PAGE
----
The Kilgoris Story
What started as a brief meeting in 1999 has blossomed into a project that is changing a community. Californians Jon and Caren McCormack met Kilgoris villager Wilfred (Willie) Lemiso while on safari in Kenya’s Maasai Mara game reserve. At Kichwa Tembo safari camp, where Willie works as a waiter, the three struck up a quick friendship. They bonded over their mutual Christian faith. The McCormacks asked Willie about his family and village. He told them about his church and their desire for instruments. The McCormacks parted by exchanging addresses and giving him a small donation.
Through correspondence over the next few years, the McCormacks learned of the church’s desire to help the community by constructing a church building and using it for a preschool during the week. By charging fees on a sliding scale or by giving scholarships, many children would be able to attend school for the first time.
Through a series of donations from the McCormacks, the church began building in May 2001 and completed the structure in late 2003. Congregation members provided much of the labor for the building. Enkijabe Empiris School, meaning Winds of Grace in the Maasai language, opened its doors to two teachers and 75 students in January 2004.
The church brought in American missionary teachers Paul and Donna Tocco of Pennsylvania to assist in the administration and planning. Paul’s skills as a contractor, his job prior to moving to Kenya, helped to keep the project on track. The Toccos live four hours away in Nakuru and run their own pastoral training school. They have a long friendship with the villagers and exchange visits often. The now Toccos serve on The Kilgoris Project Board of Directors, provide safe transfer of funds to the school, as well as in-country oversight for the project.
With the success of the first school/church building, the congregation wanted to offer the same blessing to a neighboring community. They began construction in mid-2005 and opened the Oloowang building to students and worshipers in January 2006. It also boasts two teachers and about 85 students.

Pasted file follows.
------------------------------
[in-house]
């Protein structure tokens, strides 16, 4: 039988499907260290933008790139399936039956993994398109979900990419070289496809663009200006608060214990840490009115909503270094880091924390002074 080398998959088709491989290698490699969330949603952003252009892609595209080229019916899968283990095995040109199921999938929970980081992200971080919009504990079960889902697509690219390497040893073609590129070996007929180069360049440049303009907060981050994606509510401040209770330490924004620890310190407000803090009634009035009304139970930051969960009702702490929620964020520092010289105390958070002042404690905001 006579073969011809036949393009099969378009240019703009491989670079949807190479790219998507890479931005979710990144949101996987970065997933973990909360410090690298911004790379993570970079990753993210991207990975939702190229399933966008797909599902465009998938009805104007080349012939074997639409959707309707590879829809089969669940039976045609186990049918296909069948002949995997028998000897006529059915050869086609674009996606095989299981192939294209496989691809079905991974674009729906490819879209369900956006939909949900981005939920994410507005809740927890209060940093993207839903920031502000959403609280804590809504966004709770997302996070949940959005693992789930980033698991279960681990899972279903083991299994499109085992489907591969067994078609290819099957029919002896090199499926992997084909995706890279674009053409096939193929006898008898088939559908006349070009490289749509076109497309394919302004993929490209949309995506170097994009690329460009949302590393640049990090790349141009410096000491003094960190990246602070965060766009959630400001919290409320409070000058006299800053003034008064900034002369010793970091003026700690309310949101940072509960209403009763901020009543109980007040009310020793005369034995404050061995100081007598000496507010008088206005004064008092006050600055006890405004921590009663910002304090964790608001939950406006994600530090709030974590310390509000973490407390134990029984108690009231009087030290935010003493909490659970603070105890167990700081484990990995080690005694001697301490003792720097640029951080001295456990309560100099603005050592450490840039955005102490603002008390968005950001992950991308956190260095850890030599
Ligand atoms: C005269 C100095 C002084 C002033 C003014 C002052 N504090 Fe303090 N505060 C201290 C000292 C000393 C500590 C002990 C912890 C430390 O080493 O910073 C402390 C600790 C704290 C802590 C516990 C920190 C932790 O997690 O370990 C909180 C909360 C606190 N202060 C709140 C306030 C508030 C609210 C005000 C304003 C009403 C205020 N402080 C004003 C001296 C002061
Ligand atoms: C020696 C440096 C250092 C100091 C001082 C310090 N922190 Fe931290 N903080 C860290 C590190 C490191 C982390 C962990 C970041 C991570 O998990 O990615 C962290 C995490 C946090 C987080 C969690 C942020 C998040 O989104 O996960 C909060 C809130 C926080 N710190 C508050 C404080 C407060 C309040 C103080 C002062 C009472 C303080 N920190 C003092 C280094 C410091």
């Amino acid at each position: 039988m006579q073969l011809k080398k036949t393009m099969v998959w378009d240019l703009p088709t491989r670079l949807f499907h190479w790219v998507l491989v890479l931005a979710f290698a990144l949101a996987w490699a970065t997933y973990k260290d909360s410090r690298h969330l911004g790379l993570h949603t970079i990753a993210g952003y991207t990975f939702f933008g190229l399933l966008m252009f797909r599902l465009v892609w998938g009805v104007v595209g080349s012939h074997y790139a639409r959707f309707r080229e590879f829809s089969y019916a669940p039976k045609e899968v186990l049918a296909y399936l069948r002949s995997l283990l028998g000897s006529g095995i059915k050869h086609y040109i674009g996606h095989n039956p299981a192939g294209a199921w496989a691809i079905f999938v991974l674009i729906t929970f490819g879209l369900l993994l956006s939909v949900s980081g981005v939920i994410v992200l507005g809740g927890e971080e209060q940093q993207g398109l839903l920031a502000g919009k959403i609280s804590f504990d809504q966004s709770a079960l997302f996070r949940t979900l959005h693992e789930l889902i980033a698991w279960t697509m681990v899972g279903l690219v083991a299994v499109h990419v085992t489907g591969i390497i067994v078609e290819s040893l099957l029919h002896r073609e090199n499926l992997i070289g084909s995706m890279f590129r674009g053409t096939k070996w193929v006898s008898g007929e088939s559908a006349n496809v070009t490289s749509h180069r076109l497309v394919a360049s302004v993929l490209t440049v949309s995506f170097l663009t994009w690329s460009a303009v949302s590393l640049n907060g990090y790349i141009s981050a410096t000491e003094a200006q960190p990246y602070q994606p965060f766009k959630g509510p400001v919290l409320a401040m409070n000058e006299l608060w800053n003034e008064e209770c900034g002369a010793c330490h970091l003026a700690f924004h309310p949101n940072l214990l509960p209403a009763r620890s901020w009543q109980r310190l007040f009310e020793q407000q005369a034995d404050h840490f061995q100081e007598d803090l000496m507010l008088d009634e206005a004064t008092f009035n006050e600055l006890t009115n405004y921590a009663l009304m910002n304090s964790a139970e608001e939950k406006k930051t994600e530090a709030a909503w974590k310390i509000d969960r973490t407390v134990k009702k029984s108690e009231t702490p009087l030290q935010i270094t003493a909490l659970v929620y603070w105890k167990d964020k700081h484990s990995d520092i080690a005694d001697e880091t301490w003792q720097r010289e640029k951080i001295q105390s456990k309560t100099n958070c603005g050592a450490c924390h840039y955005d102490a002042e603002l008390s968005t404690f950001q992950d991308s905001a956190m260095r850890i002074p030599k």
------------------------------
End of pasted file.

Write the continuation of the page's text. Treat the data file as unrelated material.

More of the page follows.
Though the churches appreciated the outside investment in their community, they have a desire for self-sufficiency. In May 2006, the McCormacks donated funds for the purchase of a five-acre tea farm. After the initial clearing and planting in Spring 2008, the farm should begin its first harvests in Fall 2010. When the tea plants mature, the monthly income from the farm will offset teacher salaries and expenses for the schools.
After a generous donation of 10 acres from the tribe and the labor of many villagers, the group opened its third school, Ntimigom, in January 2008. It serves more than 100 students. As in the other two schools, the students receive a daily hot meal in addition to their education. In 2009, the Ntimigom community completed a fourth school. This is the project’s first primary school. In its first year, it welcomed a class of 90 and plans to grow by one grade level each year.
Through these four schools, the churches and the tea farm, now known as The Kilgoris Project, the villagers are able to touch their neighbors. Many children are learning for the first time. Parents see hope for the future. And community sees a visible expression of God’s love